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Technical Visit – Tata Steel- Apr 19

On the evening of Thursday 4th April we were treated to a most interesting tour of the steel coating facility at Shotton (Deeside nr Chester).


Steel making at the Shotton site goes back to1895 when John Summers & Sons set up a green field steel works. By the 1970s this vast site employed in excess of 10,000 people. This included a facility, set up in 1965 making Painted steel under the Band Name “Colorcoat”. In March 1980 all Steel manufacture other than the Painting operation was closed with significant job loss.


Today we see a modern, well run and profitable steel (Zinc) coating and painting operation. Tata Shotton currently processes 500,000 tonnes of Steel per year. They employ 700 people and turnover £350 Million yielding a profit of £35 Million.


We were able to see a recent upgrade to one of the Colorcoat lines (Capex £60Million) which enables 3 coats of paint to be applied to the Zinc coated steel in a single pass. The benefits of this are that Tata can offer a Chromium Free paint system that enables them to maintain their 40 year guarantee at the cost associated with a single pass manufacturing process. This makes them unique in the industry.


The plant is highly automated and during the excellent plant tour one cannot fail to be impressed by the level of investment. This investment is aimed at maintaining a leading edge product in terms of quality, performance and consistency. In addition significant ongoing investment in health and safety is very evident.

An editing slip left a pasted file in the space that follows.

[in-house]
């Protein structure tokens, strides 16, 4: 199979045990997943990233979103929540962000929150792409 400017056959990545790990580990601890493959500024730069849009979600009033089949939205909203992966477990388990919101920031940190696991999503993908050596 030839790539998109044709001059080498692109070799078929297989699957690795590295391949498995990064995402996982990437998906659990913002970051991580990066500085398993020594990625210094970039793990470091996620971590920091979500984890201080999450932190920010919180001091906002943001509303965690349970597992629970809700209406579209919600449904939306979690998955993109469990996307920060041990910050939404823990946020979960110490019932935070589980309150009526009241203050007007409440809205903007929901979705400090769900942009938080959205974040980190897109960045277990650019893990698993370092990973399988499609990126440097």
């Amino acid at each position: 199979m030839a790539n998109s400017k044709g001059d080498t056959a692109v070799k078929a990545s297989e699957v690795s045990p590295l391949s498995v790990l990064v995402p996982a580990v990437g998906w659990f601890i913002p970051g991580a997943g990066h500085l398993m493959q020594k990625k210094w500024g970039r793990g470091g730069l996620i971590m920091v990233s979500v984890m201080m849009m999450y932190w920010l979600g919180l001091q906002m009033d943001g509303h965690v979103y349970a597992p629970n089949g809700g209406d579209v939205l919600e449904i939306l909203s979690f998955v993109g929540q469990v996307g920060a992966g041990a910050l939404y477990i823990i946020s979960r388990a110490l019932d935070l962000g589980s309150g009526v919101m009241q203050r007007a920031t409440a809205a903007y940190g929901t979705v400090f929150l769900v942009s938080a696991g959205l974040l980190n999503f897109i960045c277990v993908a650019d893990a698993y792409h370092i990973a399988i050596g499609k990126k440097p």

Mike Renfrey (Chief Mechanical Engineer) also showed some other interesting areas of development

3D Printing – Recently the site purchased 3D printing equipment, one area where this has been put to good use is in manufacture of difficult to obtain (often due to obsolescence) parts. An example shown was the manufacture of replacement Electrical Switch Gear handles which were no longer available to purchase. By avoiding the need to replace an entire panel simple because of a broken handle a significant amount of time and money can be saved.

Augmented reality - This is the use of a headset (similar to a virtual reality headset) as a means of communicating e.g. between the site and Engineering offices. Some of the uses foreseen are Electrical fault finding and accurate manufacture of guarding (difficult on an old site without accurate drawings to manufacture intricate guarding on a “right first time” basis). To date this capability has met with significant success.

Electronic Manuals – The idea is to have equipment and operating manuals available in electronic form, on a screen adjacent to the relevant equipment. Clearly there are many benefits not least of which are avoiding the need to search for information and the guarantee that the information accessed is the current version.


Overall an excellent visit, a big THANK YOU to Mike and his team

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